Tuesday, 29 January 2013

Visit to STRIDE: action on youth jobs crisis

Today I visited STRIDE, a Leicester-based social enterprise providing apprenticeships, employment opportunities and training to young people. 

This visit came the day before 18 new apprenticeship opportunities at the City Council are advertised. These new opportunities will be in administration and customer services. Apprenticeships in IT and premises management at the Council will be advertised during February.

Levels of youth unemployment are too high. The Step-Up programme which we have launched in Leicester will see the City Council funding 160 six month work placements for young people with local employers. We have had a good level of interest from employers and the first set of vacancies under this scheme will become available in February. This scheme builds on the Labour Government's Future Jobs Fund.

It is also good to see the NHS providing apprenticeships. 20 apprenticeships have been created recently by the NHS in Leicester.

It was excellent to meet with apprentices at STRIDE today and tour the facilities which Dave Brazier and his team have developed.

At STRIDE in Leicester meeting bricklaying apprentice Alex.

It was announced on 15 February that STRIDE had closed and ceased trading. This news is obviously devastating for the people employed there and the apprentices, including those I met when I visited. Since this announcement I have attending a meeting convened to bring together many organisations who want to help find alternative opportunities for the apprentices and young people who were on courses at STRIDE. 

I have offered city council support, including funding, to help ensure the apprentices and young people are supported into new courses and opportunities. I understand that some of the former staff at STRIDE are working to set up a new company with the aim of continuing some of the apprenticeships and vocational courses and I hope this is successful.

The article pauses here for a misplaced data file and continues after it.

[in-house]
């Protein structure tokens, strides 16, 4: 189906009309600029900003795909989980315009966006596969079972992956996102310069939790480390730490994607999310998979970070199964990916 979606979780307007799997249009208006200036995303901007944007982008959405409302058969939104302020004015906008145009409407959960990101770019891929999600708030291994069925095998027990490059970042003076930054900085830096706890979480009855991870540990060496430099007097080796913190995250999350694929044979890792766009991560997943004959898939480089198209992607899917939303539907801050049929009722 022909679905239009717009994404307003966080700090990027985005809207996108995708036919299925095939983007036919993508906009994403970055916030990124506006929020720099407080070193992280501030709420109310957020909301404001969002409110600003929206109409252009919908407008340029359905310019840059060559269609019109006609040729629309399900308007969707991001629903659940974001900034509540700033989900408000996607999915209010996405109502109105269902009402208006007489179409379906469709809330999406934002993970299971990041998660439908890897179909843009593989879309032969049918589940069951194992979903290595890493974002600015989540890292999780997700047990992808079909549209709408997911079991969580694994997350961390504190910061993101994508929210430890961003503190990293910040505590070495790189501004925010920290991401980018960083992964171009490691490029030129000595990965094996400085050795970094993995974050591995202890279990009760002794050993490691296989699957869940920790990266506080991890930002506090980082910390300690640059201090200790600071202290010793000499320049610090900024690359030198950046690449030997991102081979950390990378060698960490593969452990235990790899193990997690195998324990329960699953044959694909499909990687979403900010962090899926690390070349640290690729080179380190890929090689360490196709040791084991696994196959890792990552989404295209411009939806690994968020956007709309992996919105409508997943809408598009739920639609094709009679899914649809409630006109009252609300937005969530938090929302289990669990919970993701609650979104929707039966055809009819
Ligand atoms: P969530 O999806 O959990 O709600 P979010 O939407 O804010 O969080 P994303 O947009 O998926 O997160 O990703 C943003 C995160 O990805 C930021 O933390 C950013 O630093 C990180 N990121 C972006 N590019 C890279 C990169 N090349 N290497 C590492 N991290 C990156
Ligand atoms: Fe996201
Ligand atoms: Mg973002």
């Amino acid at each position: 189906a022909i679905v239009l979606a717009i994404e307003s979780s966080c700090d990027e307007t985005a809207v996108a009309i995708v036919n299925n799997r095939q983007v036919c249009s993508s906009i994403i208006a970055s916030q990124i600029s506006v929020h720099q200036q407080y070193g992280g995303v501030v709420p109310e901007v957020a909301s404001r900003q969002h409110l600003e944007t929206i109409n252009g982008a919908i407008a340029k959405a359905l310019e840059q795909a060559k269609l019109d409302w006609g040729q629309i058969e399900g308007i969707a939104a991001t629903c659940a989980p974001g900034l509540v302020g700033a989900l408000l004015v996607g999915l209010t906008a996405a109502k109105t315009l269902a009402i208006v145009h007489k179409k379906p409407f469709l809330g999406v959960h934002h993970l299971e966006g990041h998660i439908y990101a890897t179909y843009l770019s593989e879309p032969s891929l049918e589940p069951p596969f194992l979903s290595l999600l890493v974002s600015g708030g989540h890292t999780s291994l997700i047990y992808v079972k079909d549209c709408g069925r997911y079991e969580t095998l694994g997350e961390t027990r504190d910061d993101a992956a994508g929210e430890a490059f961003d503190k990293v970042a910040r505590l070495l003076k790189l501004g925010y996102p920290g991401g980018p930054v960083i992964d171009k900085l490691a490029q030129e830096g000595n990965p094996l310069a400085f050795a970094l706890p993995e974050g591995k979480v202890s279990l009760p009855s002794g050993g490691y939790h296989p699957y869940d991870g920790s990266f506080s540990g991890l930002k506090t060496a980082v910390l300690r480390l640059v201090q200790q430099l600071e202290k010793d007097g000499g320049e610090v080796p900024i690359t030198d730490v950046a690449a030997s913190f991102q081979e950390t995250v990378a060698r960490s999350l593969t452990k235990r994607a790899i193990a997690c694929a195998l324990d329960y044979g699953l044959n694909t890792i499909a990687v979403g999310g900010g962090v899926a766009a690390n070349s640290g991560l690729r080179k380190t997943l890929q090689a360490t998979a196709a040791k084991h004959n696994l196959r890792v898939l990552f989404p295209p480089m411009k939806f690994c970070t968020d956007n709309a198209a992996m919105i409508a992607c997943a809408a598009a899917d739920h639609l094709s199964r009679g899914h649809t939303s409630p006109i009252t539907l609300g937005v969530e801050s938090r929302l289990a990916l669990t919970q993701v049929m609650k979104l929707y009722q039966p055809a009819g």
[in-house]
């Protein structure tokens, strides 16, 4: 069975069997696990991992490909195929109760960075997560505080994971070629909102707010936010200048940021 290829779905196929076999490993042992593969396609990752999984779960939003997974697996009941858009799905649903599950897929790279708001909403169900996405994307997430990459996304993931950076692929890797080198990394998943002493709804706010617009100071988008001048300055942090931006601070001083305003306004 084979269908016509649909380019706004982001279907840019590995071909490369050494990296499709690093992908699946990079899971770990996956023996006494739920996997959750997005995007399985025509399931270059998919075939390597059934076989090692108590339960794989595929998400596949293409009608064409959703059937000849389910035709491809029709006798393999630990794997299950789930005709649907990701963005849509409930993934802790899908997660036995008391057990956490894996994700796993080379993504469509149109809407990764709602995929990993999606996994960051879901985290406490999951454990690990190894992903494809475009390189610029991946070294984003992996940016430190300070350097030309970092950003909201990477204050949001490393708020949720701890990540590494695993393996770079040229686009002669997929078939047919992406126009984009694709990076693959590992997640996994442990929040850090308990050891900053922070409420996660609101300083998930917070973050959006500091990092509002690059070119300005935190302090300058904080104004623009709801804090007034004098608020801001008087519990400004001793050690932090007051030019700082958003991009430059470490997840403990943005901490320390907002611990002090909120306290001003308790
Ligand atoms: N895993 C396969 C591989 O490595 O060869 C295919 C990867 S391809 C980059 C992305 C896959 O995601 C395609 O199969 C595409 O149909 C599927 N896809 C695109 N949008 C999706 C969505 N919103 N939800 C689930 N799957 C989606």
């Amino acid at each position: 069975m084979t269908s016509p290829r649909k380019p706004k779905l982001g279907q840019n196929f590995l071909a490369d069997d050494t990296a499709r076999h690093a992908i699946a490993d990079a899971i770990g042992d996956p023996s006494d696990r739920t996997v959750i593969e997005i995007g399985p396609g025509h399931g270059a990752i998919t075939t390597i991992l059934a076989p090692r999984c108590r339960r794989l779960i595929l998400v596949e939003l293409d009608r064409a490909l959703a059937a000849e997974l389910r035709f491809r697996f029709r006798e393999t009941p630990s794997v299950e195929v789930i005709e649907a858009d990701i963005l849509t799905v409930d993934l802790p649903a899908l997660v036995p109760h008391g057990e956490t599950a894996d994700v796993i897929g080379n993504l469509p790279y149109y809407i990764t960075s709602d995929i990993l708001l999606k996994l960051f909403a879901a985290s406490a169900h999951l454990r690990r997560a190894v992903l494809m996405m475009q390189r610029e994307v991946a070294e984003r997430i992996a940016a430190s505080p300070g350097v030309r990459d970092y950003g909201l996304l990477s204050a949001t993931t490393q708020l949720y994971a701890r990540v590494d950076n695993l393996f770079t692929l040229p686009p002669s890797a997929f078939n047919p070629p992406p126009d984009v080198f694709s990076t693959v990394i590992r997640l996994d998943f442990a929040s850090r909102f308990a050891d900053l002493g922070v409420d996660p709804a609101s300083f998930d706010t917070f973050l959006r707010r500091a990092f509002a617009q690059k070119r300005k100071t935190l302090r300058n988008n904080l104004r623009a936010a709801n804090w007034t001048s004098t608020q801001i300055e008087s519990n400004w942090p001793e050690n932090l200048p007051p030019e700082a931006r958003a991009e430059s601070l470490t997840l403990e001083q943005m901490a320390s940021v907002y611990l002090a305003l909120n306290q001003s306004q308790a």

High Speed 2

With the HS2 announcement getting the headlines we must not forget about the importance of other rail investment priorities. Upgrading the Midland Mainline will deliver real benefits for the East Midlands.

HS2 will have real benefits, nationally and regionally, but these benefits are decades away.

For the East Midlands and parts of South Yorkshire the immediate rail investment priority is the full electrification and upgrading of the Midland Mainline.

The Midland Mainline is the slowest main route out of London and improving journey times between Sheffield, Chesterfield, Derby, Leicester and Nottingham to the capital will provide a real boost for the regional economy.

I have campaigned for the electrification and upgrading of the Midland Mainline for many years. Last year I led a delegation, including local MPs, to meet with the Railways Minister in Westminster to make the case. I have lobbied each Transport Secretary of the coalition government and alongside local government leaders from across the region met with Justine Greening in Loughborough.

Rory Palmer, statement on HS2 route announcement:

"Any benefits which HS2 will provide are decades away. In my view the urgent priority for rail improvements in the East Midlands is upgrading the Midland Mainline. It is vital for Leicester's economy and the East Midlands economy that these improvements happen as soon as possible."

"The Government plans say that faster trains will be on the Midland Mainline by the end of 2019 but we need it to be sooner than that. There will be benefits for the East Midlands from HS2 but those benefits are decades away. We need action now to boost the regional economy and bringing forward the Midland Mainline plans can help to do that."